7 May '13
A location was updated in Birmingham.
New
The overall status was removed for University of Alabama at Birmingham.
A location was updated in San Francisco.
New
The overall status was removed for University of California San Francisco.
A location was updated in Gainesville.
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The overall status was removed for University of Florida.
A location was updated in Augusta.
New
The overall status was removed for Georgia Health Sciences University.
A location was updated in New Orleans.
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The overall status was removed for Tulane University Health Science Center.
A location was updated in Baltimore.
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The overall status was removed for University of Maryland School of Medicine.
A location was updated in Detroit.
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The overall status was removed for Henry Ford Hospital.
A location was updated in Rochester.
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The overall status was removed for Mayo Clinic College of Medicine.
A location was updated in St. Louis.
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The overall status was removed for Washington University School Of Medicine.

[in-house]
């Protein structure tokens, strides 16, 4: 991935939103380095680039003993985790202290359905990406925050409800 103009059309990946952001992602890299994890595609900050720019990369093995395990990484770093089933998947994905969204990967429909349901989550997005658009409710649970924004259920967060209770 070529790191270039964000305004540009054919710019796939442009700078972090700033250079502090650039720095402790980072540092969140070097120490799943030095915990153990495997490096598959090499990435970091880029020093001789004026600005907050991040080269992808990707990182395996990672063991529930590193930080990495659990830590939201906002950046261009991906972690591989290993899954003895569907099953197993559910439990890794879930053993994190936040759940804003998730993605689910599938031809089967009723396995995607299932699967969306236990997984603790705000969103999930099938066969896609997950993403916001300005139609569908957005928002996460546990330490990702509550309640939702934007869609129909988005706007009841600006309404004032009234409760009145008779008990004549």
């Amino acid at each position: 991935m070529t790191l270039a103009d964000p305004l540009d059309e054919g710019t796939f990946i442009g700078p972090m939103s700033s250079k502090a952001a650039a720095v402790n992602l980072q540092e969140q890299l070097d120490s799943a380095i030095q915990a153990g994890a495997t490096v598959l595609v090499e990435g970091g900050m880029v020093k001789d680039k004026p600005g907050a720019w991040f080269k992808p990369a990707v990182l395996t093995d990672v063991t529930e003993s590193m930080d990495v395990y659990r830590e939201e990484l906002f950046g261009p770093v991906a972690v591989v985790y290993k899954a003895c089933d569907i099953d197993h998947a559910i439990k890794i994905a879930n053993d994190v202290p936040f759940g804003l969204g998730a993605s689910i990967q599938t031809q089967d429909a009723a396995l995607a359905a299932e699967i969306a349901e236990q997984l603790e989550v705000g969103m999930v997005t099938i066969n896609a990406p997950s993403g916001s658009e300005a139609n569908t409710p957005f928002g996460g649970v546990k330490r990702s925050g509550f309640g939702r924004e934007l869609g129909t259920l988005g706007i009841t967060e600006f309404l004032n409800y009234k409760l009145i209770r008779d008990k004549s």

A location was updated in Bronx.
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The overall status was removed for Montefiore Medical Center.
A location was updated in New York.
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The overall status was removed for Mount Sinai School of Medicine.
A location was updated in Durham.
New
The overall status was removed for Duke University.
A location was updated in Philadelphia.
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The overall status was removed for Hospital of the University of Pennsylvania.
A location was updated in Nashville.
New
The overall status was removed for Vanderbilt University.
A location was updated in Galveston.
New
The overall status was removed for University of Texas Medical Branch.
A location was updated in Murray.
New
The overall status was removed for Intermountain Medical Center.
A location was updated in Salt Lake City.
New
The overall status was removed for University of Utah Health Care.
A location was updated in Marshfield.
New
The overall status was removed for Marshfield Clinical Research Foundation.
1 Dec '12
The Summary of Purpose was updated.
New
Individuals taking warfarin often need frequent dose changes as the international normalized ratio (INR) gets too high or too low which could result in a higher risk of thromboembolism, bleeding and early discontinuation of a highly useful therapy. This study will compare two approaches to warfarin dosing to examine the utility of using genetic information for warfarin dosing.
Old
Individuals taking warfarin often need frequent dose changes as the INR gets too high or too low which could result in a higher risk of thromboembolism, bleeding and early discontinuation of a highly useful therapy. This study will compare two approaches to warfarin dosing to examine the utility of using genetic information for warfarin dosing.
The description was updated.
New